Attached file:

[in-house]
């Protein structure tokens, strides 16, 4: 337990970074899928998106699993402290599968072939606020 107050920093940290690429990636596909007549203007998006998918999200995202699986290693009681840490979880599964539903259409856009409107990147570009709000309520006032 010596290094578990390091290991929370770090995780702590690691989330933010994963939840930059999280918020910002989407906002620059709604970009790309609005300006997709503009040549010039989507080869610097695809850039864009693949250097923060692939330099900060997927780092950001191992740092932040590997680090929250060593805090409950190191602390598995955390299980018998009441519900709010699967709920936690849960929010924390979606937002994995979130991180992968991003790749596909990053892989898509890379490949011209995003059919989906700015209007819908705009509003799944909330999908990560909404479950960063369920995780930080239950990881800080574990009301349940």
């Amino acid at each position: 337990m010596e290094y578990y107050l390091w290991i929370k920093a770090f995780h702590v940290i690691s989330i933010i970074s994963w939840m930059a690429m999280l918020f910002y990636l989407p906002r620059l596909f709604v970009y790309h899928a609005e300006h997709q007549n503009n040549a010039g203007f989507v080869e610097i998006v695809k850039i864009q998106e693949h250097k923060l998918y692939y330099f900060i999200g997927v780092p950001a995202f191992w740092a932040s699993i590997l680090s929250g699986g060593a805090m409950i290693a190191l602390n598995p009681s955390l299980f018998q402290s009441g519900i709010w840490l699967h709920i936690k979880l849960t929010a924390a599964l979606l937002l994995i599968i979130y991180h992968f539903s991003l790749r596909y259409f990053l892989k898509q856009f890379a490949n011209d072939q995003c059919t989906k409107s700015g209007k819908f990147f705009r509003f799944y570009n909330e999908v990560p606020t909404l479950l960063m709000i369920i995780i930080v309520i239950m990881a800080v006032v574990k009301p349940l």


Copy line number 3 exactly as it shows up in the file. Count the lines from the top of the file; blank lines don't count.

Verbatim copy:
């Amino acid at each position: 337990m010596e290094y578990y107050l390091w290991i929370k920093a770090f995780h702590v940290i690691s989330i933010i970074s994963w939840m930059a690429m999280l918020f910002y990636l989407p906002r620059l596909f709604v970009y790309h899928a609005e300006h997709q007549n503009n040549a010039g203007f989507v080869e610097i998006v695809k850039i864009q998106e693949h250097k923060l998918y692939y330099f900060i999200g997927v780092p950001a995202f191992w740092a932040s699993i590997l680090s929250g699986g060593a805090m409950i290693a190191l602390n598995p009681s955390l299980f018998q402290s009441g519900i709010w840490l699967h709920i936690k979880l849960t929010a924390a599964l979606l937002l994995i599968i979130y991180h992968f539903s991003l790749r596909y259409f990053l892989k898509q856009f890379a490949n011209d072939q995003c059919t989906k409107s700015g209007k819908f990147f705009r509003f799944y570009n909330e999908v990560p606020t909404l479950l960063m709000i369920i995780i930080v309520i239950m990881a800080v006032v574990k009301p349940l």